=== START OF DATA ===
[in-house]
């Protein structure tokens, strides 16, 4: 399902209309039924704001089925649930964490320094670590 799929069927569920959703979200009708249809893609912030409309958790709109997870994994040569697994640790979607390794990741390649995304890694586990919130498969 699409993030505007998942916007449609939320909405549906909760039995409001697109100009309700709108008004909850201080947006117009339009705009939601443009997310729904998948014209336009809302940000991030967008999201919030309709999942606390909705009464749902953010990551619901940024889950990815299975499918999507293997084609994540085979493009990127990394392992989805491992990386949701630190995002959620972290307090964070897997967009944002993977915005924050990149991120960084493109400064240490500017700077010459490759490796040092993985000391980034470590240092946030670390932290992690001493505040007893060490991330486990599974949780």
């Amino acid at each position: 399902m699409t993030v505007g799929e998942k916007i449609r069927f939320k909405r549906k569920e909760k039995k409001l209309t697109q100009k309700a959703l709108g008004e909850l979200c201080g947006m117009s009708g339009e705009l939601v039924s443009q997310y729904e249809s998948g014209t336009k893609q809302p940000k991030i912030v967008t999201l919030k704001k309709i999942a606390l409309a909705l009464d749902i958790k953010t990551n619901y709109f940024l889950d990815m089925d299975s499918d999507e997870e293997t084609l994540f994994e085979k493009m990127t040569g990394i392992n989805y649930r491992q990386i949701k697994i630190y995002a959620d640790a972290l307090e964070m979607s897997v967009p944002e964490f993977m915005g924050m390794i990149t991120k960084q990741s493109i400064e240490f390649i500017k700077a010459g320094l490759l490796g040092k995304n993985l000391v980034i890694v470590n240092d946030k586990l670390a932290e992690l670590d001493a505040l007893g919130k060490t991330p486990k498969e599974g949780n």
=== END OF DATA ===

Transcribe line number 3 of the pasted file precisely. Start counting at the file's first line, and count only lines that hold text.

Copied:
């Amino acid at each position: 399902m699409t993030v505007g799929e998942k916007i449609r069927f939320k909405r549906k569920e909760k039995k409001l209309t697109q100009k309700a959703l709108g008004e909850l979200c201080g947006m117009s009708g339009e705009l939601v039924s443009q997310y729904e249809s998948g014209t336009k893609q809302p940000k991030i912030v967008t999201l919030k704001k309709i999942a606390l409309a909705l009464d749902i958790k953010t990551n619901y709109f940024l889950d990815m089925d299975s499918d999507e997870e293997t084609l994540f994994e085979k493009m990127t040569g990394i392992n989805y649930r491992q990386i949701k697994i630190y995002a959620d640790a972290l307090e964070m979607s897997v967009p944002e964490f993977m915005g924050m390794i990149t991120k960084q990741s493109i400064e240490f390649i500017k700077a010459g320094l490759l490796g040092k995304n993985l000391v980034i890694v470590n240092d946030k586990l670390a932290e992690l670590d001493a505040l007893g919130k060490t991330p486990k498969e599974g949780n």